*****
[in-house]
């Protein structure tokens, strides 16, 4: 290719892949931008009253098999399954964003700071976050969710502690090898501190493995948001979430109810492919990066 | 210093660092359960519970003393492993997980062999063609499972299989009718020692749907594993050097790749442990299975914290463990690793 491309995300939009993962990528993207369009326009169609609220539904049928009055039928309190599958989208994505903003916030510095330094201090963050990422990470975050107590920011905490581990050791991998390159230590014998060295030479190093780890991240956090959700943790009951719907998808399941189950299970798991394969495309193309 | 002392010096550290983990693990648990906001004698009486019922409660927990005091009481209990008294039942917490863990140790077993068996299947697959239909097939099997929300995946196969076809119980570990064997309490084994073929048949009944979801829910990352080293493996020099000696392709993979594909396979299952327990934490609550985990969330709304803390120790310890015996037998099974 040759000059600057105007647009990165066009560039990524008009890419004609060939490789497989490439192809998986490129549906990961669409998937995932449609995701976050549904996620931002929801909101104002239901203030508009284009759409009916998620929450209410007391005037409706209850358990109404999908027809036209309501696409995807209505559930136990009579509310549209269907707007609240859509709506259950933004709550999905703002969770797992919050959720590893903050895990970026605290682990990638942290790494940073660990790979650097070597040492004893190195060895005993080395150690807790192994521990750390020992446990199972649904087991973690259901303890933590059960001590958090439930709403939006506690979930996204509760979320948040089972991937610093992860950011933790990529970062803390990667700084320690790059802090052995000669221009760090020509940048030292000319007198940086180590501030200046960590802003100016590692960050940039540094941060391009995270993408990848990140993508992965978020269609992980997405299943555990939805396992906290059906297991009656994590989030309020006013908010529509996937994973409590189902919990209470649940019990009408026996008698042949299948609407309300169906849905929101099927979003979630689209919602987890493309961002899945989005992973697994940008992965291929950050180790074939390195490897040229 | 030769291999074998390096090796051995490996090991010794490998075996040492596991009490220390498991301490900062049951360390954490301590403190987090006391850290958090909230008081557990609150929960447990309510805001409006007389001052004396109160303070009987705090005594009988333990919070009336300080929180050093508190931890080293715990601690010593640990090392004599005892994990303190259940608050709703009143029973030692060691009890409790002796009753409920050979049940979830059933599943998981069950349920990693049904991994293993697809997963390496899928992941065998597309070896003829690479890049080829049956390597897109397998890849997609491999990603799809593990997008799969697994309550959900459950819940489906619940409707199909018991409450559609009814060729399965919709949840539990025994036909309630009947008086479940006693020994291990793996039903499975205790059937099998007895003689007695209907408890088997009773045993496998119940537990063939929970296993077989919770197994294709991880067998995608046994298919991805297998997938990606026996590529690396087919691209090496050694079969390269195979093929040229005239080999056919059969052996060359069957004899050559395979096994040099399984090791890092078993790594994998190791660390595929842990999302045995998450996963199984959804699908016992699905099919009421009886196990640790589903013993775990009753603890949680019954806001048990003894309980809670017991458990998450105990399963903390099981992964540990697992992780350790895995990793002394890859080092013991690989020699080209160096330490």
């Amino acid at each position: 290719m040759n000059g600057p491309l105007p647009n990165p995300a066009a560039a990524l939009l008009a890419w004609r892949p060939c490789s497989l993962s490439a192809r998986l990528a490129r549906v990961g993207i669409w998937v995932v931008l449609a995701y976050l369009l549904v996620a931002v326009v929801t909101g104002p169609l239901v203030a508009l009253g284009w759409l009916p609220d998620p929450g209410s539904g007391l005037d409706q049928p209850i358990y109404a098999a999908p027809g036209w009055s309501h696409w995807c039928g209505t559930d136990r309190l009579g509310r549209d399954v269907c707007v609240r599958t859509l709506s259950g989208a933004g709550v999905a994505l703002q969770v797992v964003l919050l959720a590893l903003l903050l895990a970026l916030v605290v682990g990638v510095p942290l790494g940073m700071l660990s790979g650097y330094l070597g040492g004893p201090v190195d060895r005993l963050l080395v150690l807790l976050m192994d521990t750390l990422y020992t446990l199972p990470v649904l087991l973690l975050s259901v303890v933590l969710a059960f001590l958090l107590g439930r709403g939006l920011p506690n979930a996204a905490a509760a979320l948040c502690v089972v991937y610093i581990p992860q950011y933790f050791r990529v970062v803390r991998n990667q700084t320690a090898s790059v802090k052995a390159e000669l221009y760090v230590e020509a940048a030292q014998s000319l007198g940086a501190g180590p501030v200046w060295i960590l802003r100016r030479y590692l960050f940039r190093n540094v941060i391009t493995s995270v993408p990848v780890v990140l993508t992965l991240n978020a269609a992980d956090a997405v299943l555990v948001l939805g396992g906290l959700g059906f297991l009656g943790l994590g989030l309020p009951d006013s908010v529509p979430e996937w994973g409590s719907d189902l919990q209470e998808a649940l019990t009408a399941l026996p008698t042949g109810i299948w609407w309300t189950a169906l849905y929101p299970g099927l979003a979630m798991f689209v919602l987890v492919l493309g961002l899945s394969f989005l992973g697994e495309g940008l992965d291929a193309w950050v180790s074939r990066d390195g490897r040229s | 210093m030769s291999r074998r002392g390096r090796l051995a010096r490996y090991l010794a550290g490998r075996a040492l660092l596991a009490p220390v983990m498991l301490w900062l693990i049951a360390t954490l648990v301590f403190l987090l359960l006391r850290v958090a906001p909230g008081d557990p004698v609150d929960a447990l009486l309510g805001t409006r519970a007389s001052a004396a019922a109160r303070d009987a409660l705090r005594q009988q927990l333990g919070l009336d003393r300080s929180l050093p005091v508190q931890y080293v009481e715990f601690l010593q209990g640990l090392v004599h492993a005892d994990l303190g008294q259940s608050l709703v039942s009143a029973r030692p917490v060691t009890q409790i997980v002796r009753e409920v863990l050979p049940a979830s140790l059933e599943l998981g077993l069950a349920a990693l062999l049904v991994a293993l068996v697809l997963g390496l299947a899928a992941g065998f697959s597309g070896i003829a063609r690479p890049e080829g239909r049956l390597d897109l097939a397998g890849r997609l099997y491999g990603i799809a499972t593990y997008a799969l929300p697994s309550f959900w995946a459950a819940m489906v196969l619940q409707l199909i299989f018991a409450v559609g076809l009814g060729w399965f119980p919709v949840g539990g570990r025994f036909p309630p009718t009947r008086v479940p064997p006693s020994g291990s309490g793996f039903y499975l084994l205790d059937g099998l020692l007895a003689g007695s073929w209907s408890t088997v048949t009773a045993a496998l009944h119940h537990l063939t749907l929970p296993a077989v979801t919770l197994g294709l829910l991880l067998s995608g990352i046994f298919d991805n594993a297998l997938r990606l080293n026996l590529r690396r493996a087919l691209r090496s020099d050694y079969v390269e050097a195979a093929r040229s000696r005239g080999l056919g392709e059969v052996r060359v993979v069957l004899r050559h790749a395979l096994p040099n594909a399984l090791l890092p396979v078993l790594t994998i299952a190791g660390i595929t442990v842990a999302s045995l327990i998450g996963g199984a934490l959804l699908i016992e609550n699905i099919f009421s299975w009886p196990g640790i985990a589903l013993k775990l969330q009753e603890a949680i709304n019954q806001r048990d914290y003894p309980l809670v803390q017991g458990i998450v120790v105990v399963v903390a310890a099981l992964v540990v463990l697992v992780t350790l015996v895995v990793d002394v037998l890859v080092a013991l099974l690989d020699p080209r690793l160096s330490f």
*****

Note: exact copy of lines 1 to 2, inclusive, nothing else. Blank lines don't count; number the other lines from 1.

[in-house]
């Protein structure tokens, strides 16, 4: 290719892949931008009253098999399954964003700071976050969710502690090898501190493995948001979430109810492919990066 | 210093660092359960519970003393492993997980062999063609499972299989009718020692749907594993050097790749442990299975914290463990690793 491309995300939009993962990528993207369009326009169609609220539904049928009055039928309190599958989208994505903003916030510095330094201090963050990422990470975050107590920011905490581990050791991998390159230590014998060295030479190093780890991240956090959700943790009951719907998808399941189950299970798991394969495309193309 | 002392010096550290983990693990648990906001004698009486019922409660927990005091009481209990008294039942917490863990140790077993068996299947697959239909097939099997929300995946196969076809119980570990064997309490084994073929048949009944979801829910990352080293493996020099000696392709993979594909396979299952327990934490609550985990969330709304803390120790310890015996037998099974 040759000059600057105007647009990165066009560039990524008009890419004609060939490789497989490439192809998986490129549906990961669409998937995932449609995701976050549904996620931002929801909101104002239901203030508009284009759409009916998620929450209410007391005037409706209850358990109404999908027809036209309501696409995807209505559930136990009579509310549209269907707007609240859509709506259950933004709550999905703002969770797992919050959720590893903050895990970026605290682990990638942290790494940073660990790979650097070597040492004893190195060895005993080395150690807790192994521990750390020992446990199972649904087991973690259901303890933590059960001590958090439930709403939006506690979930996204509760979320948040089972991937610093992860950011933790990529970062803390990667700084320690790059802090052995000669221009760090020509940048030292000319007198940086180590501030200046960590802003100016590692960050940039540094941060391009995270993408990848990140993508992965978020269609992980997405299943555990939805396992906290059906297991009656994590989030309020006013908010529509996937994973409590189902919990209470649940019990009408026996008698042949299948609407309300169906849905929101099927979003979630689209919602987890493309961002899945989005992973697994940008992965291929950050180790074939390195490897040229 | 030769291999074998390096090796051995490996090991010794490998075996040492596991009490220390498991301490900062049951360390954490301590403190987090006391850290958090909230008081557990609150929960447990309510805001409006007389001052004396109160303070009987705090005594009988333990919070009336300080929180050093508190931890080293715990601690010593640990090392004599005892994990303190259940608050709703009143029973030692060691009890409790002796009753409920050979049940979830059933599943998981069950349920990693049904991994293993697809997963390496899928992941065998597309070896003829690479890049080829049956390597897109397998890849997609491999990603799809593990997008799969697994309550959900459950819940489906619940409707199909018991409450559609009814060729399965919709949840539990025994036909309630009947008086479940006693020994291990793996039903499975205790059937099998007895003689007695209907408890088997009773045993496998119940537990063939929970296993077989919770197994294709991880067998995608046994298919991805297998997938990606026996590529690396087919691209090496050694079969390269195979093929040229005239080999056919059969052996060359069957004899050559395979096994040099399984090791890092078993790594994998190791660390595929842990999302045995998450996963199984959804699908016992699905099919009421009886196990640790589903013993775990009753603890949680019954806001048990003894309980809670017991458990998450105990399963903390099981992964540990697992992780350790895995990793002394890859080092013991690989020699080209160096330490």